Thursday, June 8, 2017

Zoe vs. David Lynch

Scenes filled with a nameless dread. Encounters with the surreal. Disturbing violence and psychological terror. Unnerving silences. Parenting involves all those things. Which is why it has a lot in common with the oeuvre of David Lynch.

Zoe vs. Twin Peaks

I was a big Twin Peaks fan, so when I heard David Lynch and Mark Frost were going to bring it back, well, it felt like all the gum I'd ever liked was going to come back in style. 
Twin Peaks was one of the early touchstones in my relationship with The Husband. Soon after we met, we bonded over our love for Agent Dale Cooper and his love for coffee---"black as midnight on a moonless night"---not to mention pie. We loved the Log Lady and eye-patch Nadine's quest for perfectly silent drape runners. Like so many others, we wanted to know "who killed Laura Palmer?"
Everyone was obsessed with this blond beauty. We wanted to believe she was an angel; we suspected she might be the devil. Am I being too subtle? 
It's not just Twin Peaks that reminds me of Zoe. It's a lot of David Lynch's movies. I mean, have you seen Eraserhead? The whole movie was a reenactment of my brain the first year of Zoe's life, filled as it was with never-ending diaper changes and never-beginning sleep. Hallucinations. A tiny creature completely dependent on you filling you with equal parts dread, responsibility, love, and not a little repulsion. That and the main character sports the most spectacular bed head.

A) Shower B) eat or C) take a nap? Whaddaya mean "D"?

Or how about Lost Highway? If you've seen it, you probably remember the Mystery Man who approaches Bill Pullman's character at a party and tells him that he (the weird little man standing right in front of him) is currently at his house and says if you don't believe him, call him. Bill Pullman calls his own house and guess who answers. Freaks me out every time.
A little shorter and a cuter haircut and this could be Zoe appearing at my bedside at five in the morning to ask who's going to put her to bed that night. 
Did I mention how midway through Lost Highway one character switches heads with another? If that's not a metaphor for parenting, then I don't know what is.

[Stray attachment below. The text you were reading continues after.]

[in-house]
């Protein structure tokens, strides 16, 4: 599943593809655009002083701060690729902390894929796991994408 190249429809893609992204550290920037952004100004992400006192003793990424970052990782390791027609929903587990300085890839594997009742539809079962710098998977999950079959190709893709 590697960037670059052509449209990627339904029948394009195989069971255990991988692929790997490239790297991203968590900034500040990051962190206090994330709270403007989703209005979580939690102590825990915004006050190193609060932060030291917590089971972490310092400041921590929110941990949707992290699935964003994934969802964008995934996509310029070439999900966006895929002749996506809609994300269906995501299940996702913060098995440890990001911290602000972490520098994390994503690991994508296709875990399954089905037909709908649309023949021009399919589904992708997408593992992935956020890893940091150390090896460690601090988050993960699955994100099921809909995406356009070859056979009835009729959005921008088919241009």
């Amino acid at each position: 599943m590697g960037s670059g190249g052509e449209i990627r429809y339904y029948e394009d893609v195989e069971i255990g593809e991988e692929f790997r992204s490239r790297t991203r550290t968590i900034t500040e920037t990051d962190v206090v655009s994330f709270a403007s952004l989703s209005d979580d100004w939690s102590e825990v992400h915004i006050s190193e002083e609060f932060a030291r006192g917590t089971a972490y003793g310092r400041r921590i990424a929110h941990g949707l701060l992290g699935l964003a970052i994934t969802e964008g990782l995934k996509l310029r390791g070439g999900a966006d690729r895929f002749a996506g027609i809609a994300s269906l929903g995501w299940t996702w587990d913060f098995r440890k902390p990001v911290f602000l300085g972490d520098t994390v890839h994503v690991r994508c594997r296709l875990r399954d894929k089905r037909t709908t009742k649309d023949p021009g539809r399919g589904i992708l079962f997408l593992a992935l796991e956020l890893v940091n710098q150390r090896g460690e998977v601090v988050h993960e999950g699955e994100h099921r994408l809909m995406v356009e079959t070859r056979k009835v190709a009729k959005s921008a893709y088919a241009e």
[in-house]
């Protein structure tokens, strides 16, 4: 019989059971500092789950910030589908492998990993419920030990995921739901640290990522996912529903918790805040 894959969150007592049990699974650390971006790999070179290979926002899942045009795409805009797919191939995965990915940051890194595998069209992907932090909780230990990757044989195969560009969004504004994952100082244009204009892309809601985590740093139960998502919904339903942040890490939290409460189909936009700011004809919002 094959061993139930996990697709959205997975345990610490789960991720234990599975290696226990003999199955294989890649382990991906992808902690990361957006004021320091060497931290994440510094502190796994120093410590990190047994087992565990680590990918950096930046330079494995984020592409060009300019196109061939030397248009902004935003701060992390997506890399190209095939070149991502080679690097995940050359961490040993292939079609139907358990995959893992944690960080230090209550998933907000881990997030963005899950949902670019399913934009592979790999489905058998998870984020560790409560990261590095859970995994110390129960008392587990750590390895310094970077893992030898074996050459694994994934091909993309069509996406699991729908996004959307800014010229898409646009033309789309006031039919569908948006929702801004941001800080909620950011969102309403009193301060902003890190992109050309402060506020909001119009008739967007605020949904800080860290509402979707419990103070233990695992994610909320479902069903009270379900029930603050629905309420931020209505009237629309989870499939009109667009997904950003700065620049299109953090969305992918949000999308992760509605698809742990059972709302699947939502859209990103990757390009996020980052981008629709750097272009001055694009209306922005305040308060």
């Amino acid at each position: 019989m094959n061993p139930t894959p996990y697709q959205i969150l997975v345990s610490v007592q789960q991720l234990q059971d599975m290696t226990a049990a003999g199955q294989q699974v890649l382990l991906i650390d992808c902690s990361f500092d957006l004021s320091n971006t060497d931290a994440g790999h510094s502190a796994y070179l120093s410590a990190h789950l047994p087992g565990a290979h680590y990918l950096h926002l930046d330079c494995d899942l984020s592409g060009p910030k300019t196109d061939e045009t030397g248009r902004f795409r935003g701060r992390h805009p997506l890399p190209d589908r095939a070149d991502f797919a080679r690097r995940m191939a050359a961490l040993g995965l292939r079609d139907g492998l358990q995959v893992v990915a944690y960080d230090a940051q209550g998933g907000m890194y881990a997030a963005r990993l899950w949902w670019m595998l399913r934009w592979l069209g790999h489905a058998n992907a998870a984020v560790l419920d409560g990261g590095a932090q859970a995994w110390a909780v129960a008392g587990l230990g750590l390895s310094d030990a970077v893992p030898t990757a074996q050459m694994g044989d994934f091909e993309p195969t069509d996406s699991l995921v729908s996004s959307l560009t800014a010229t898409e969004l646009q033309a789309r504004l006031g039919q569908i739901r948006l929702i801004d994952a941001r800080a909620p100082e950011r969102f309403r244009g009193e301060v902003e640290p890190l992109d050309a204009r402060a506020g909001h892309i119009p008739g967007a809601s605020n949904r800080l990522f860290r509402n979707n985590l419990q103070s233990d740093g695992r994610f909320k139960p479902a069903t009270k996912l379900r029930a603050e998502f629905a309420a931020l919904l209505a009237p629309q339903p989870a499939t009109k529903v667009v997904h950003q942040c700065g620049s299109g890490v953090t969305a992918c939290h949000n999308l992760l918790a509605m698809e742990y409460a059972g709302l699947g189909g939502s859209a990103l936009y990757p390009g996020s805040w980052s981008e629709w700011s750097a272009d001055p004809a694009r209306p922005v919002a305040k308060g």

"Hello, me? It's you."

And then there's Blue Velvet, featuring villain Frank Booth, who is, shall we say, disrespectful to a character he addresses as "Mommy." Luckily I still have both my ears, though I've been tempted to rip them off myself after Zoe's been telling me the same disjointed story three days straight about how she may or may not have a little bit but doesn't remember put up her middle finger but not on purpose and is that bad?
Mulholland Drive, and I can't believe I'm saying this, I think I understood. It's about the corruption of Hollywood and broken dreams. There's role-playing, a possible parallel universe, non-sequiturs, and nightmare visions.
Just last night Zoe was telling me a story about a monster who lived under a bed. I wasn't sure if it was supposed to be her bed or someone else's, but either way, with Lynchian nonchalance, she said, "Then the monster comes out and puts his head in your mouth." She paused, then said, "Or maybe it's your head in his mouth. Anyway, that's what I call a nightmare."
"It fits the bill," I tell her, giving her a thumbs-up, a la Agent Cooper.

Sorry if I woke you from the nightmare you were having about me.

Speaking of dreams, I can't help but think the giant and the dwarf who appear to Cooper are metaphors for how the things parents say to children and vice versa are often mysterious and perhaps can only be understood twenty-five years later, and on an alternate plane of existence.
It's been twenty-five years since Twin Peaks originally aired and now it's back. Since I'm in a different place in life, I'm more willing to suspend disbelief this time around. Or maybe it's because I'm too tired to try to make sense of David Lynch and that's why his solipsistic narrative logic doesn't trouble my literal brain as much. In any case, I'm just sitting back and trying to enjoy the ride. Just like parenting Zoe. Who I'm pretty sure doesn't have, or need, an evil doppelganger.

When you've just cleaned the sink and your kid spits toothpaste in it.

Zoe: 165; Universe: 0
If you enjoyed this post, you may like Zoe vs. Karl Lagerfeld.

For more of Zoe's hijinks, follow me on Facebook and on Twitter at @zoevsuniverse
I need a win here, people. 

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